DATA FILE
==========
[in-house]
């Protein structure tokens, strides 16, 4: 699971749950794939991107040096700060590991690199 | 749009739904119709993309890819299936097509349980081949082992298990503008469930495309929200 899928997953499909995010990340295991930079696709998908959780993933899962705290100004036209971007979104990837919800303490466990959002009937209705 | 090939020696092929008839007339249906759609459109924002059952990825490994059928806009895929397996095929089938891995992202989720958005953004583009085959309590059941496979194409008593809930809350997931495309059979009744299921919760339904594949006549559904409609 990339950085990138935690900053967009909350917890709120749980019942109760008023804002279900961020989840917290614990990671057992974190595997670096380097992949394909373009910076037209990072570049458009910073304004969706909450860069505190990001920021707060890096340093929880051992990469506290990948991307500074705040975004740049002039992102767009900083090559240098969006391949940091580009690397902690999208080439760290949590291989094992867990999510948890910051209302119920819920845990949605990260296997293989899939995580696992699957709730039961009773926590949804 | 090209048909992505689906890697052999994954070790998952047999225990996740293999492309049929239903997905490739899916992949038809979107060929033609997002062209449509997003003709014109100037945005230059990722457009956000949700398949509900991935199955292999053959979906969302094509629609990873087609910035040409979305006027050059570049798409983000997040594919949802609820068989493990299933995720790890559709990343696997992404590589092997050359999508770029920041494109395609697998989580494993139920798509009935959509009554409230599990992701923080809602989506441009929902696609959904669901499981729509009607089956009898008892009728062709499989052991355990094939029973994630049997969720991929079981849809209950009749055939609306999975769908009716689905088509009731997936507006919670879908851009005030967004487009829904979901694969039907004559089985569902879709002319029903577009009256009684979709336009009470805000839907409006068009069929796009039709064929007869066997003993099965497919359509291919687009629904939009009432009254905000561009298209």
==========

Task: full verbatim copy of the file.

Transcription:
[in-house]
């Protein structure tokens, strides 16, 4: 699971749950794939991107040096700060590991690199 | 749009739904119709993309890819299936097509349980081949082992298990503008469930495309929200 899928997953499909995010990340295991930079696709998908959780993933899962705290100004036209971007979104990837919800303490466990959002009937209705 | 090939020696092929008839007339249906759609459109924002059952990825490994059928806009895929397996095929089938891995992202989720958005953004583009085959309590059941496979194409008593809930809350997931495309059979009744299921919760339904594949006549559904409609 990339950085990138935690900053967009909350917890709120749980019942109760008023804002279900961020989840917290614990990671057992974190595997670096380097992949394909373009910076037209990072570049458009910073304004969706909450860069505190990001920021707060890096340093929880051992990469506290990948991307500074705040975004740049002039992102767009900083090559240098969006391949940091580009690397902690999208080439760290949590291989094992867990999510948890910051209302119920819920845990949605990260296997293989899939995580696992699957709730039961009773926590949804 | 090209048909992505689906890697052999994954070790998952047999225990996740293999492309049929239903997905490739899916992949038809979107060929033609997002062209449509997003003709014109100037945005230059990722457009956000949700398949509900991935199955292999053959979906969302094509629609990873087609910035040409979305006027050059570049798409983000997040594919949802609820068989493990299933995720790890559709990343696997992404590589092997050359999508770029920041494109395609697998989580494993139920798509009935959509009554409230599990992701923080809602989506441009929902696609959904669901499981729509009607089956009898008892009728062709499989052991355990094939029973994630049997969720991929079981849809209950009749055939609306999975769908009716689905088509009731997936507006919670879908851009005030967004487009829904979901694969039907004559089985569902879709002319029903577009009256009684979709336009009470805000839907409006068009069929796009039709064929007869066997003993099965497919359509291919687009629904939009009432009254905000561009298209």